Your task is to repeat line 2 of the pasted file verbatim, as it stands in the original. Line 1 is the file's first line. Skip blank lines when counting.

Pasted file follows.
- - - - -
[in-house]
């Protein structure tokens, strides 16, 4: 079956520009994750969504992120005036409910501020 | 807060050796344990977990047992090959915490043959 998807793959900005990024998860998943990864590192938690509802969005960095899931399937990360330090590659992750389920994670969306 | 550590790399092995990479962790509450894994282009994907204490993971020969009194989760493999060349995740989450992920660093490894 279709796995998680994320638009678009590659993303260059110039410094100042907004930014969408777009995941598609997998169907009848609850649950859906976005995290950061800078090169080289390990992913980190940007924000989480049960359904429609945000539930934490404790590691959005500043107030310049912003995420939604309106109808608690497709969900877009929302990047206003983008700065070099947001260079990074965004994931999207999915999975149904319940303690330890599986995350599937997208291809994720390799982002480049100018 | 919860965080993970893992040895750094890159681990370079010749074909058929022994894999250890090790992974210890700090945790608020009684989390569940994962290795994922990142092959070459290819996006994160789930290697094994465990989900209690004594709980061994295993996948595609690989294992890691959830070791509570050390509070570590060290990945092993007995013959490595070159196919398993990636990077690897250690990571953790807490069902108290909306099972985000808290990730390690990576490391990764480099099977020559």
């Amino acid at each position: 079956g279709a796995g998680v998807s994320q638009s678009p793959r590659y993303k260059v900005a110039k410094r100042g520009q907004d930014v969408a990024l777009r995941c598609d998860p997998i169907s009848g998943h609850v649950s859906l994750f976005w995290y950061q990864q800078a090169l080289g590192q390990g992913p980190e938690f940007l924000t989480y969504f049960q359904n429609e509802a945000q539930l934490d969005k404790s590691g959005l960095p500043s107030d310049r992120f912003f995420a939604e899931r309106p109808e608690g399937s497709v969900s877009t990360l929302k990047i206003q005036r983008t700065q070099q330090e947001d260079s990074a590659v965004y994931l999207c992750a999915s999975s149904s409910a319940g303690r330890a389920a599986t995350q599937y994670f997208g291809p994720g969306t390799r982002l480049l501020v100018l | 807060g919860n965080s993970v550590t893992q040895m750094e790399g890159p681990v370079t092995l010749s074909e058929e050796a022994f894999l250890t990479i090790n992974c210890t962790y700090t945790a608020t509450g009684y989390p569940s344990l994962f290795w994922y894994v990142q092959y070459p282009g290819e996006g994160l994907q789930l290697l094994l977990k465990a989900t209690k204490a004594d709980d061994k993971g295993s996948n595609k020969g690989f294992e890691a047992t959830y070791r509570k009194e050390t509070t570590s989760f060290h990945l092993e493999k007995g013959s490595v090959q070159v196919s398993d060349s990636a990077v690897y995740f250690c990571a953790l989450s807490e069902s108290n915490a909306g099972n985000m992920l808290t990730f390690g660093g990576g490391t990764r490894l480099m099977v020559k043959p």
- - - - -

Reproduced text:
């Protein structure tokens, strides 16, 4: 079956520009994750969504992120005036409910501020 | 807060050796344990977990047992090959915490043959 998807793959900005990024998860998943990864590192938690509802969005960095899931399937990360330090590659992750389920994670969306 | 550590790399092995990479962790509450894994282009994907204490993971020969009194989760493999060349995740989450992920660093490894 279709796995998680994320638009678009590659993303260059110039410094100042907004930014969408777009995941598609997998169907009848609850649950859906976005995290950061800078090169080289390990992913980190940007924000989480049960359904429609945000539930934490404790590691959005500043107030310049912003995420939604309106109808608690497709969900877009929302990047206003983008700065070099947001260079990074965004994931999207999915999975149904319940303690330890599986995350599937997208291809994720390799982002480049100018 | 919860965080993970893992040895750094890159681990370079010749074909058929022994894999250890090790992974210890700090945790608020009684989390569940994962290795994922990142092959070459290819996006994160789930290697094994465990989900209690004594709980061994295993996948595609690989294992890691959830070791509570050390509070570590060290990945092993007995013959490595070159196919398993990636990077690897250690990571953790807490069902108290909306099972985000808290990730390690990576490391990764480099099977020559």